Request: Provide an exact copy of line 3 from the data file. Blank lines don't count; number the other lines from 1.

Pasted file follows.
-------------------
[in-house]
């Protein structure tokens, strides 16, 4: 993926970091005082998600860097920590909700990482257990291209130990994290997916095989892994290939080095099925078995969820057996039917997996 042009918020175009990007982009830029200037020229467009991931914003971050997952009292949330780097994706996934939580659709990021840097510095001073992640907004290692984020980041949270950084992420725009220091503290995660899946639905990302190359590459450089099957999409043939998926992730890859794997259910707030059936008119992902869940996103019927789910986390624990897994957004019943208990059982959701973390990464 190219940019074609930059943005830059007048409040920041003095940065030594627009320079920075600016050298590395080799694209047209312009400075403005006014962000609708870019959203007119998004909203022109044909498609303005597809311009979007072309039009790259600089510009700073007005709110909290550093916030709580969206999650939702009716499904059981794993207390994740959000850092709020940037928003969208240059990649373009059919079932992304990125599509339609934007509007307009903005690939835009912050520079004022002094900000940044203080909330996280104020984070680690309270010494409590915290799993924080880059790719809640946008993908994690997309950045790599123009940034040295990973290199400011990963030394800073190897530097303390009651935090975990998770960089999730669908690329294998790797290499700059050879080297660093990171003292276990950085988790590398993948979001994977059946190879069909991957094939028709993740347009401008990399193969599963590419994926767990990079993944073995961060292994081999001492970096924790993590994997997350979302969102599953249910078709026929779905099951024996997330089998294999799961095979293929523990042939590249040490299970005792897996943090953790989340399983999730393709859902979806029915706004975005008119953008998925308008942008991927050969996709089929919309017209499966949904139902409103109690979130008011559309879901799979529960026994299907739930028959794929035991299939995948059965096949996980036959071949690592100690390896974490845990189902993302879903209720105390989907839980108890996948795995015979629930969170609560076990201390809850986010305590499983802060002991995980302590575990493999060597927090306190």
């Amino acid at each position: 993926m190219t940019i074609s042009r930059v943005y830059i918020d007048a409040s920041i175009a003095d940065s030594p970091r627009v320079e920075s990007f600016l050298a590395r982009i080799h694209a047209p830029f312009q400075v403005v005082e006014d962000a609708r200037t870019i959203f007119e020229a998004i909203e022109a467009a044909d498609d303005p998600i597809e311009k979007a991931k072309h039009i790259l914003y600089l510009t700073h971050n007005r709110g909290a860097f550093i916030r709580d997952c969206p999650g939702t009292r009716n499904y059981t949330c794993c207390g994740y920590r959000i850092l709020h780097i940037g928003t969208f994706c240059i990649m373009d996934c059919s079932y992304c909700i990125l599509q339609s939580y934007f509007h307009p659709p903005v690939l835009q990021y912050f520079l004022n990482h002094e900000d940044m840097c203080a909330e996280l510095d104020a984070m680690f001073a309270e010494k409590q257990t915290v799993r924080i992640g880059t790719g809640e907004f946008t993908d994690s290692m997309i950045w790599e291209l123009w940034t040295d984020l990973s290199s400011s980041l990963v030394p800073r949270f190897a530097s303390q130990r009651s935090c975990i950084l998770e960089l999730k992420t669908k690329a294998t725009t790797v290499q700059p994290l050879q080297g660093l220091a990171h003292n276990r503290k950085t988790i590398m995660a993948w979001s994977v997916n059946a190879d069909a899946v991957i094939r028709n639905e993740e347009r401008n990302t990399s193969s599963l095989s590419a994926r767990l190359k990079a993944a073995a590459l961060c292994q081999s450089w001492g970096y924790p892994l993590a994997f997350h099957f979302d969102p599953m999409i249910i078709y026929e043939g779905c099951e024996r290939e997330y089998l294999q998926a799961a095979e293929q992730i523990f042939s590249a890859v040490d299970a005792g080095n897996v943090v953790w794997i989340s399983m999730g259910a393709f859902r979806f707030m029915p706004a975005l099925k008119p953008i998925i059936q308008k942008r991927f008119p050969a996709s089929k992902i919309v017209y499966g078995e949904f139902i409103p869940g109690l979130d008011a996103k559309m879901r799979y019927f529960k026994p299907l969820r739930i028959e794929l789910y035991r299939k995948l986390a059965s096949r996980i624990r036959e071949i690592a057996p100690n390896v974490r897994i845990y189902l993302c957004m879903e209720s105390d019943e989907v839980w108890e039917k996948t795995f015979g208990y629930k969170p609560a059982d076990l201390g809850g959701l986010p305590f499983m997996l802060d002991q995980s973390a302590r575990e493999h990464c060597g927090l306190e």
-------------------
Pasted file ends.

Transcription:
């Amino acid at each position: 993926m190219t940019i074609s042009r930059v943005y830059i918020d007048a409040s920041i175009a003095d940065s030594p970091r627009v320079e920075s990007f600016l050298a590395r982009i080799h694209a047209p830029f312009q400075v403005v005082e006014d962000a609708r200037t870019i959203f007119e020229a998004i909203e022109a467009a044909d498609d303005p998600i597809e311009k979007a991931k072309h039009i790259l914003y600089l510009t700073h971050n007005r709110g909290a860097f550093i916030r709580d997952c969206p999650g939702t009292r009716n499904y059981t949330c794993c207390g994740y920590r959000i850092l709020h780097i940037g928003t969208f994706c240059i990649m373009d996934c059919s079932y992304c909700i990125l599509q339609s939580y934007f509007h307009p659709p903005v690939l835009q990021y912050f520079l004022n990482h002094e900000d940044m840097c203080a909330e996280l510095d104020a984070m680690f001073a309270e010494k409590q257990t915290v799993r924080i992640g880059t790719g809640e907004f946008t993908d994690s290692m997309i950045w790599e291209l123009w940034t040295d984020l990973s290199s400011s980041l990963v030394p800073r949270f190897a530097s303390q130990r009651s935090c975990i950084l998770e960089l999730k992420t669908k690329a294998t725009t790797v290499q700059p994290l050879q080297g660093l220091a990171h003292n276990r503290k950085t988790i590398m995660a993948w979001s994977v997916n059946a190879d069909a899946v991957i094939r028709n639905e993740e347009r401008n990302t990399s193969s599963l095989s590419a994926r767990l190359k990079a993944a073995a590459l961060c292994q081999s450089w001492g970096y924790p892994l993590a994997f997350h099957f979302d969102p599953m999409i249910i078709y026929e043939g779905c099951e024996r290939e997330y089998l294999q998926a799961a095979e293929q992730i523990f042939s590249a890859v040490d299970a005792g080095n897996v943090v953790w794997i989340s399983m999730g259910a393709f859902r979806f707030m029915p706004a975005l099925k008119p953008i998925i059936q308008k942008r991927f008119p050969a996709s089929k992902i919309v017209y499966g078995e949904f139902i409103p869940g109690l979130d008011a996103k559309m879901r799979y019927f529960k026994p299907l969820r739930i028959e794929l789910y035991r299939k995948l986390a059965s096949r996980i624990r036959e071949i690592a057996p100690n390896v974490r897994i845990y189902l993302c957004m879903e209720s105390d019943e989907v839980w108890e039917k996948t795995f015979g208990y629930k969170p609560a059982d076990l201390g809850g959701l986010p305590f499983m997996l802060d002991q995980s973390a302590r575990e493999h990464c060597g927090l306190e």